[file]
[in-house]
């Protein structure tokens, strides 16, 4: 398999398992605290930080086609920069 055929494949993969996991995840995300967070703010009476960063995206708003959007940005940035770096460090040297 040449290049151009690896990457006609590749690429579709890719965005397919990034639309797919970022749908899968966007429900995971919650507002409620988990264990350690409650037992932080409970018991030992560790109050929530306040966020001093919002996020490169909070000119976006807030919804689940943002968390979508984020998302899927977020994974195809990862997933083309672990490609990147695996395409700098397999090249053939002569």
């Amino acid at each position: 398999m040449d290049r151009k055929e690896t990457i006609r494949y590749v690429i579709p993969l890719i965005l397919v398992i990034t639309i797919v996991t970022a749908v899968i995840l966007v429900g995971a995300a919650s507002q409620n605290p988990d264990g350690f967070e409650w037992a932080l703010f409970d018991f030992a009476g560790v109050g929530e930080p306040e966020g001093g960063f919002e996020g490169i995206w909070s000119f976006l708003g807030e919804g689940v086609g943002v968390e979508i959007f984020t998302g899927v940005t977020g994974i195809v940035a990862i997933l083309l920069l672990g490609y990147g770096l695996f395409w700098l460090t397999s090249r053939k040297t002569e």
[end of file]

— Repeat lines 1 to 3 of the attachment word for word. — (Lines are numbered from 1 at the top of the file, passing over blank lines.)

[in-house]
């Protein structure tokens, strides 16, 4: 398999398992605290930080086609920069 055929494949993969996991995840995300967070703010009476960063995206708003959007940005940035770096460090040297 040449290049151009690896990457006609590749690429579709890719965005397919990034639309797919970022749908899968966007429900995971919650507002409620988990264990350690409650037992932080409970018991030992560790109050929530306040966020001093919002996020490169909070000119976006807030919804689940943002968390979508984020998302899927977020994974195809990862997933083309672990490609990147695996395409700098397999090249053939002569």
């Amino acid at each position: 398999m040449d290049r151009k055929e690896t990457i006609r494949y590749v690429i579709p993969l890719i965005l397919v398992i990034t639309i797919v996991t970022a749908v899968i995840l966007v429900g995971a995300a919650s507002q409620n605290p988990d264990g350690f967070e409650w037992a932080l703010f409970d018991f030992a009476g560790v109050g929530e930080p306040e966020g001093g960063f919002e996020g490169i995206w909070s000119f976006l708003g807030e919804g689940v086609g943002v968390e979508i959007f984020t998302g899927v940005t977020g994974i195809v940035a990862i997933l083309l920069l672990g490609y990147g770096l695996f395409w700098l460090t397999s090249r053939k040297t002569e």